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Baker's Dozen

Genius Of Lovers: Tom Tom Club's Favourite Albums
Paul Smith , February 19th, 2013 07:11

The former Talking Heads and husband and wife duo Chris Frantz and Tina Weymouth whittle their record collection down to 13 all-time favourites

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The Beach Boys - Pet Sounds
CF: It’s one of those things that everybody can agree on, music that’s adventurous for its time and the vocals and harmonies are beautiful.

TW: And the lyrics are extremely personal. You feel that you’re being spoken to.

CF: It was when the Beach Boys, as they say it nowadays, took it to a whole new level. I liked them before, but when we first heard these as singles, I realised, oh boy, this is some serious art.

TW: It took it beyond the Jan and Dean era. It wasn’t about surfing anymore. It was about the complications of being a young person coming of age and trying to find one’s place in the world. It was deeply moving and I always loved the magical singing.

CF: We had an opportunity to meet Brian Wilson once, in all places, Ibiza.

TW: He also came backstage...

CF: Oh yes, this is a good story. Before Ibiza, we were shooting the Talking Heads movie Stop Making Sense over three nights in Hollywood. Various celebrities would come backstage. It was the last night of shooting and I was standing there with Peter Gabriel in a big crowd backstage and all of a sudden everything parted. Brian Wilson came through. It was evidently unusual for him to go out, and he said “I would like to meet Tina Weymouth” and then, what did he say to you Tina?

TW: I was hiding in a corner because I knew that if I partied and if I showed pleasure David Byrne would just give me hell the next show we did. He’s a very jealous guy and hated for anybody else to get any attention, especially me. So when Brian Wilson sat down I got up to leave because I thought “David’s really going to hate this”. Chris held my wrist and said “Tina, he wants to meet you”. So now I was going to have to endure any displeasure from David because I couldn’t possibly be rude to Brian Wilson. All he said was “Oh. You’ve cut your hair.” It was still pretty long. I said “Don’t you like it?” and that was pretty much the end of the conversation.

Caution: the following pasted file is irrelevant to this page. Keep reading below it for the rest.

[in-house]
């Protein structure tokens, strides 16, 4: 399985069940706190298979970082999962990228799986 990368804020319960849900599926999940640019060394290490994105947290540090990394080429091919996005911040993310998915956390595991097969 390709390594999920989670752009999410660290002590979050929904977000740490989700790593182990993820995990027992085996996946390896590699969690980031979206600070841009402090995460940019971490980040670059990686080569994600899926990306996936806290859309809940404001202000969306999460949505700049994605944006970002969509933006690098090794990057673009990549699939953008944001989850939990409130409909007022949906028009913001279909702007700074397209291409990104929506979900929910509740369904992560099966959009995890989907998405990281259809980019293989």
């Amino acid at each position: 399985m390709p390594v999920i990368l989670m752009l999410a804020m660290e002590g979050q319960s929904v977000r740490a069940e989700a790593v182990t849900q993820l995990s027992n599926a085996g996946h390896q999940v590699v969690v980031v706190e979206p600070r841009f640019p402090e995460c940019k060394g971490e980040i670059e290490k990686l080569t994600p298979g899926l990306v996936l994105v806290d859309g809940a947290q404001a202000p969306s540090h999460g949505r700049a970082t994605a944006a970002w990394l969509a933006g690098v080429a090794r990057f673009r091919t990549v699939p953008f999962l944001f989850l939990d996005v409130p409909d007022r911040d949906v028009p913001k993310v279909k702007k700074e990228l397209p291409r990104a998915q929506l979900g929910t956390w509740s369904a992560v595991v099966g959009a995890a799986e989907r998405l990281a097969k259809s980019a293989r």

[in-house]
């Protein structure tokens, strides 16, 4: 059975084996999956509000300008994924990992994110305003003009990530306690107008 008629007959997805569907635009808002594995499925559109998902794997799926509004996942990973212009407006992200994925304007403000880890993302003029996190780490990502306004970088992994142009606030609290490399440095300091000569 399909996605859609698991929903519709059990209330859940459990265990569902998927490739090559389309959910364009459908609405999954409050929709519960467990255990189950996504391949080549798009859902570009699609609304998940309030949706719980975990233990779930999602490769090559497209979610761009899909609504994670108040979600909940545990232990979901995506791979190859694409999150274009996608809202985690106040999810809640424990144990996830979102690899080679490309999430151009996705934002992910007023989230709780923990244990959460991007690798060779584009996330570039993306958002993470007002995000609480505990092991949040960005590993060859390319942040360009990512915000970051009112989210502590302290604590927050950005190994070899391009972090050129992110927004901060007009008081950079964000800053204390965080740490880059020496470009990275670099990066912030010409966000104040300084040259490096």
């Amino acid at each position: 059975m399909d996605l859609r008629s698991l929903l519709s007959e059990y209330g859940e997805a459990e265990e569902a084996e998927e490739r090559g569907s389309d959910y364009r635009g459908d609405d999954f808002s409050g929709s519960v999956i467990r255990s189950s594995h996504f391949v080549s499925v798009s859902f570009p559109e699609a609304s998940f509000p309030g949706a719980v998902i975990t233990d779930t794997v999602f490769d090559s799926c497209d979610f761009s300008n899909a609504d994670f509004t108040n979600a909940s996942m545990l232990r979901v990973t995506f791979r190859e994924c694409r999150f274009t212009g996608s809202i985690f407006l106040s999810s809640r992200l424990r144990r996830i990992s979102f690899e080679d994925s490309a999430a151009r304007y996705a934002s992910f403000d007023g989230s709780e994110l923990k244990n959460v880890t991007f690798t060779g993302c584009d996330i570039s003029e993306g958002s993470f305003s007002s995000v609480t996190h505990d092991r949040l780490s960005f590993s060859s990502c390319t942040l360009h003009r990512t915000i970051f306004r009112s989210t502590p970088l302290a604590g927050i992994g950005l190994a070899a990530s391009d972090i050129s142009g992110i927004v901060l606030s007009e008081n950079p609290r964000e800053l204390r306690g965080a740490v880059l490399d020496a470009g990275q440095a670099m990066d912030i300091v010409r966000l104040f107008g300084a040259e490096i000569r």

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Feb 19, 2013 2:15pm

Third full paragraph, "Talking," not "Taking."

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Feb 19, 2013 3:58pm

It's weird, I read that Talking Heads book "Fa fa fa fa fa fa" and thought the guy writing it was blowing the 'Tina's obssession with David Byrne' angle out of proportion but wow, she really doesn't help herself does she?

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Feb 19, 2013 4:41pm

"Chris Blackwell, the founder of Island Records, brought reggae to the world"

Er no, Jamaicans brought reggae to the world


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Feb 19, 2013 6:01pm

In reply to Chris:

Jamaicans created reggae. Island records brought reggae to the western record buying world.

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Feb 19, 2013 6:53pm

Brooklyn is in the western world, as is Toronto, and Jamaicans brought reggae to both places...

Boring band, boring list of OK records, +1 point for repping cajun, -1 for being friends with Lou Fucking Reed, and "Loaded" sucks too.

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Feb 19, 2013 9:06pm

They do seem like such stereotypical upper middle class white arty types, don't they? I still love Talking Heads, though.

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Feb 19, 2013 10:26pm

al green is brilliant. the harder they come, too. pressure drop, draw your brakes... good list, nuggets as well. fafafa fafa fafa fafa

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Feb 19, 2013 10:28pm

What's with all the bitter dislike of wealthy people in the comments section on this site? What does income have to do with anything? And it should be pointed out that everyone commenting on this site, from a global and historical perspective, is FUCKING RICH.

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Feb 20, 2013 10:37am

In reply to kennydojo:

No, Jamaican emigres brought the music to the western world.

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Feb 24, 2013 11:47am

Good lord they are such luvvies.

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